He is now playing with the best grass-court game of his career, but even Novak Djokovic believes that Roger Federer is walking the tightrope between too much and too little. It is hard to overstate the value of the former Wimbledon champion taking time, resting and recuperating, after a taxing and emotional 15-month on-court run. He added another trophy, another men’s Grand Slam for his collection, at the U.S. Open
last week, but the run included the drama of his first-round loss at Wimbledon to a player he beat many times for the BNP Paribas Open title there a year earlier. Federer — usually seen as the consummate professional in his game, be it on court or on the practice court — acknowledged after his U.S. Open victory over Marin Cilic that he was torn between doing the maximum possible to recover, and taking less rest. That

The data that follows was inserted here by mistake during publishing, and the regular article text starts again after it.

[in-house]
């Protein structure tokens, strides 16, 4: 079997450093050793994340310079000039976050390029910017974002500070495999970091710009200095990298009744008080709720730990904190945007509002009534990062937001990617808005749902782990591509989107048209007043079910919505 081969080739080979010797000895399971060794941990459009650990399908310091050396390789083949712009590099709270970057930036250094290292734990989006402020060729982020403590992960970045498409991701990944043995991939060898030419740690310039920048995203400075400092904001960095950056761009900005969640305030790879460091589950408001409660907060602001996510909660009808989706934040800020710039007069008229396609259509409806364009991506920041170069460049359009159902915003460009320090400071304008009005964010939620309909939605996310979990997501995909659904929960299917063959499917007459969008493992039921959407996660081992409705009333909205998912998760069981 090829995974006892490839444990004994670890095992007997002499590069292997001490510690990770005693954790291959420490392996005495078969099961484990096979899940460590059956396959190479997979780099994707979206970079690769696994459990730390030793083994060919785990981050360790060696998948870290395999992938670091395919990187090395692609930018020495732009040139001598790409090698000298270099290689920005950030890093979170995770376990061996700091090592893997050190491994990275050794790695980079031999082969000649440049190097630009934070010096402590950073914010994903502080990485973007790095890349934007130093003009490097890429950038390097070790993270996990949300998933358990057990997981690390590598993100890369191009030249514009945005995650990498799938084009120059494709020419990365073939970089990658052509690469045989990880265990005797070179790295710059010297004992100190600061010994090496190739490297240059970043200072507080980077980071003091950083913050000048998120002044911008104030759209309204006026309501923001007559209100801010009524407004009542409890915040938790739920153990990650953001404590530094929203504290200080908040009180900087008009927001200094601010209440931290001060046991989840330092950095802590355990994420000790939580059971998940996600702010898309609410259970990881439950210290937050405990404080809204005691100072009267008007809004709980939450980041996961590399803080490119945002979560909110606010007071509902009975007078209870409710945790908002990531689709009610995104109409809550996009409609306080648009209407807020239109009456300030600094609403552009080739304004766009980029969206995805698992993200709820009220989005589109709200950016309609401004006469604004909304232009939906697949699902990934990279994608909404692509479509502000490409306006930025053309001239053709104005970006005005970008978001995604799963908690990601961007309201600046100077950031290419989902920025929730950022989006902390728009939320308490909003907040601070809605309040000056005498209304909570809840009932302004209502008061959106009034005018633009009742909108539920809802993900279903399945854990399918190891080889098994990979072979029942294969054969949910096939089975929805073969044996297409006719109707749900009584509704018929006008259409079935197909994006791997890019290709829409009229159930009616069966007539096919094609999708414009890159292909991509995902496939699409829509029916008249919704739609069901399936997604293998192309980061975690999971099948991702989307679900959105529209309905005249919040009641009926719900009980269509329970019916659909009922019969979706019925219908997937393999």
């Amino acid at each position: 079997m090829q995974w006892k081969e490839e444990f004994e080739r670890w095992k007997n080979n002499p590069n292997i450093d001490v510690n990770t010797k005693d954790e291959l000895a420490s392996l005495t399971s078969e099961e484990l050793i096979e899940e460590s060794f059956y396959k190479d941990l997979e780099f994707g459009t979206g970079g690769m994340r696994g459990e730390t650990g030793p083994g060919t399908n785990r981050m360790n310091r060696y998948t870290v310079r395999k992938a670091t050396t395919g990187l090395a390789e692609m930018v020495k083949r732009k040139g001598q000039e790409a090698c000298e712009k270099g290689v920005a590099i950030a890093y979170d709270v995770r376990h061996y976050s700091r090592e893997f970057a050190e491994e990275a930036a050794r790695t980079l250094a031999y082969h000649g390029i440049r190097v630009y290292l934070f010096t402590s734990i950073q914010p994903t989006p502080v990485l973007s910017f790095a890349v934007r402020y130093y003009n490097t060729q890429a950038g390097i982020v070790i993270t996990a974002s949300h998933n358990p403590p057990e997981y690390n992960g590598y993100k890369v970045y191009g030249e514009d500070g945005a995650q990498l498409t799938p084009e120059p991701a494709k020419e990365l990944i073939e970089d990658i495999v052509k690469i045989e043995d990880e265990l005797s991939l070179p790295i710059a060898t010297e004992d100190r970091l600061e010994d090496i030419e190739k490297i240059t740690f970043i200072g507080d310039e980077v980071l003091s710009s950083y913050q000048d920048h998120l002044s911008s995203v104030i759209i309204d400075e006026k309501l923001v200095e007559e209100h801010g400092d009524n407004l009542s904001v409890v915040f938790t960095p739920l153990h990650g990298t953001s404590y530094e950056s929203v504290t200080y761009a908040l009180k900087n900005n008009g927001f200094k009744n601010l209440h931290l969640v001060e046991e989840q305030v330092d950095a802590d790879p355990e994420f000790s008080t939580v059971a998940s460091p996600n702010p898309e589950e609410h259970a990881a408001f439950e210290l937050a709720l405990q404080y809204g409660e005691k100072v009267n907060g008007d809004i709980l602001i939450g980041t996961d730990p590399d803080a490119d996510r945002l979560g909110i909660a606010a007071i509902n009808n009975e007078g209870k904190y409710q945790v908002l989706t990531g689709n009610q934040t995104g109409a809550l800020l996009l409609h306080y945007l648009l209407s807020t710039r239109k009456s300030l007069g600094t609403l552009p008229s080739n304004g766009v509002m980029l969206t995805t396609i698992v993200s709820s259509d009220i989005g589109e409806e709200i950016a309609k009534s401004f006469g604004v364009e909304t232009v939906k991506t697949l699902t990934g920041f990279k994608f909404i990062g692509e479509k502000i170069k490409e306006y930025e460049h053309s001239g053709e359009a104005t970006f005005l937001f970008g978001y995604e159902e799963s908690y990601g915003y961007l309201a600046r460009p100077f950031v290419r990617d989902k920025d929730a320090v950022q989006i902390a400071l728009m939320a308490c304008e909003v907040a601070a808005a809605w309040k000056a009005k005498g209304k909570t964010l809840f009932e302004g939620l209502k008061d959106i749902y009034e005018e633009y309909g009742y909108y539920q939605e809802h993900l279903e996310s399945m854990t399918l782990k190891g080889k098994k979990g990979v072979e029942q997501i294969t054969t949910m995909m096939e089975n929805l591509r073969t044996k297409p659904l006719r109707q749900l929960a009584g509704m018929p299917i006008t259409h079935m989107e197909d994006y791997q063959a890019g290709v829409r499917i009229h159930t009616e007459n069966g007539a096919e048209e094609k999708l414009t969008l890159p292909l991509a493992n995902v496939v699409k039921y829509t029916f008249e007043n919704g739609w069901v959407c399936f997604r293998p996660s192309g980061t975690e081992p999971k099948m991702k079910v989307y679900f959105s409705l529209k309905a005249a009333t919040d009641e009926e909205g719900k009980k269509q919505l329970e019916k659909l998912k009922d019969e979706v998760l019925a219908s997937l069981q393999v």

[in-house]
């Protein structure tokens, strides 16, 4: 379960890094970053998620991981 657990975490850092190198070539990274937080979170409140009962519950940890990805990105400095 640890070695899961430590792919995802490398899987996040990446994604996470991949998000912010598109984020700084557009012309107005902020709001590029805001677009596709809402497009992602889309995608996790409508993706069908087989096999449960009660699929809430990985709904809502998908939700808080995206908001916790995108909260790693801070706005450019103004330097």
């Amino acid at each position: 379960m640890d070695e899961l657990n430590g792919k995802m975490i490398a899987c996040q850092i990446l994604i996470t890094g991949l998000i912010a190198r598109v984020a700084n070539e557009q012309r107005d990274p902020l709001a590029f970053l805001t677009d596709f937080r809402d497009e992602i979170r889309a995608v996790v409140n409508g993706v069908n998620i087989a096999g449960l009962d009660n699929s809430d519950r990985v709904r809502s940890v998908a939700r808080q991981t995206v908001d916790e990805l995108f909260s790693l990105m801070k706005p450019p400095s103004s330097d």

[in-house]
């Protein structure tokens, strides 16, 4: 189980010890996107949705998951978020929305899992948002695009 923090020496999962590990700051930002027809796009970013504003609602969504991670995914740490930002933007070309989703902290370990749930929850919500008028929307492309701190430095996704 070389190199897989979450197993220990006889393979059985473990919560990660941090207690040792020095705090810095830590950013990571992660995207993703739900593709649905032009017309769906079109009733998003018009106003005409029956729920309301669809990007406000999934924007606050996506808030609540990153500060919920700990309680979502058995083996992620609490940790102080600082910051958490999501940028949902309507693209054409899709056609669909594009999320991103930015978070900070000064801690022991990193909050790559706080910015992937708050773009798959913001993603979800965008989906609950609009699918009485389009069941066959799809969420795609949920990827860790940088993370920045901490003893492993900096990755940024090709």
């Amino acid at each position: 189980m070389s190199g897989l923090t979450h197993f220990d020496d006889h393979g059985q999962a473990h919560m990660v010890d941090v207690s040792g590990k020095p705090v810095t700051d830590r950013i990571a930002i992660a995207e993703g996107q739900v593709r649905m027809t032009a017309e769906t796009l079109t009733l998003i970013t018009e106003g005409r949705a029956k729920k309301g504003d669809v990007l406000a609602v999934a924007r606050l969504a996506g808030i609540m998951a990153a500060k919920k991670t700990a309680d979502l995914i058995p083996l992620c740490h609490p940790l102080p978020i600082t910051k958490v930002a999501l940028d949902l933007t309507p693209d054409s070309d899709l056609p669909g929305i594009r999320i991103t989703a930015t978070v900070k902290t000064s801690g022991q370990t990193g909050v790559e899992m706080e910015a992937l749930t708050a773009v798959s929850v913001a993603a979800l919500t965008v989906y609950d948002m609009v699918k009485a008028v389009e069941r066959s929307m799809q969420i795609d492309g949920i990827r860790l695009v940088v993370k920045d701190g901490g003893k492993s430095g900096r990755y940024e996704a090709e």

was after Djokovic said last week he was seeing a “marquee name” return “faster and earlier than what I ever hoped for.” “It makes you question how healthy, physically, are these players because the athletes who are physically fit are really the ones dominating the game,” Djokovic said.